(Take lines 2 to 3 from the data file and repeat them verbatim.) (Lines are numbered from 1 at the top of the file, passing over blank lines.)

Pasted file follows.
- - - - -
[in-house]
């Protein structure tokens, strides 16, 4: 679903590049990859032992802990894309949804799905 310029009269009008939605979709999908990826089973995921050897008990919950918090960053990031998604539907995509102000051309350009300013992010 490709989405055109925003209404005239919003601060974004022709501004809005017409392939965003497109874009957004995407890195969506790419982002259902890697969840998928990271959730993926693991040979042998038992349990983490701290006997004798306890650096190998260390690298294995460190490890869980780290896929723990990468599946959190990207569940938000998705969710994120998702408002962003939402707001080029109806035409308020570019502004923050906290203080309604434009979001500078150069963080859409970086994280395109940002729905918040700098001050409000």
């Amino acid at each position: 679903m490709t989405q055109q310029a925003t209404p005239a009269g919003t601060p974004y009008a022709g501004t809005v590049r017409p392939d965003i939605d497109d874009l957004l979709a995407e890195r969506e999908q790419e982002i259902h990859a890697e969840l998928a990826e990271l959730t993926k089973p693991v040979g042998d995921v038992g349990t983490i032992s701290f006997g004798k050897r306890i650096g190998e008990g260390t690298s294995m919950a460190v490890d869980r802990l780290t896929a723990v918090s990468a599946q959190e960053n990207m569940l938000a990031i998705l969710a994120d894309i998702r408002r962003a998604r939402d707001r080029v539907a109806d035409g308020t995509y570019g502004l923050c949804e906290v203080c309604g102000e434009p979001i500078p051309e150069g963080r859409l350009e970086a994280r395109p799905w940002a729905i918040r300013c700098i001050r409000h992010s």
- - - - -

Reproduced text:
């Protein structure tokens, strides 16, 4: 679903590049990859032992802990894309949804799905 310029009269009008939605979709999908990826089973995921050897008990919950918090960053990031998604539907995509102000051309350009300013992010 490709989405055109925003209404005239919003601060974004022709501004809005017409392939965003497109874009957004995407890195969506790419982002259902890697969840998928990271959730993926693991040979042998038992349990983490701290006997004798306890650096190998260390690298294995460190490890869980780290896929723990990468599946959190990207569940938000998705969710994120998702408002962003939402707001080029109806035409308020570019502004923050906290203080309604434009979001500078150069963080859409970086994280395109940002729905918040700098001050409000």
């Amino acid at each position: 679903m490709t989405q055109q310029a925003t209404p005239a009269g919003t601060p974004y009008a022709g501004t809005v590049r017409p392939d965003i939605d497109d874009l957004l979709a995407e890195r969506e999908q790419e982002i259902h990859a890697e969840l998928a990826e990271l959730t993926k089973p693991v040979g042998d995921v038992g349990t983490i032992s701290f006997g004798k050897r306890i650096g190998e008990g260390t690298s294995m919950a460190v490890d869980r802990l780290t896929a723990v918090s990468a599946q959190e960053n990207m569940l938000a990031i998705l969710a994120d894309i998702r408002r962003a998604r939402d707001r080029v539907a109806d035409g308020t995509y570019g502004l923050c949804e906290v203080c309604g102000e434009p979001i500078p051309e150069g963080r859409l350009e970086a994280r395109p799905w940002a729905i918040r300013c700098i001050r409000h992010s």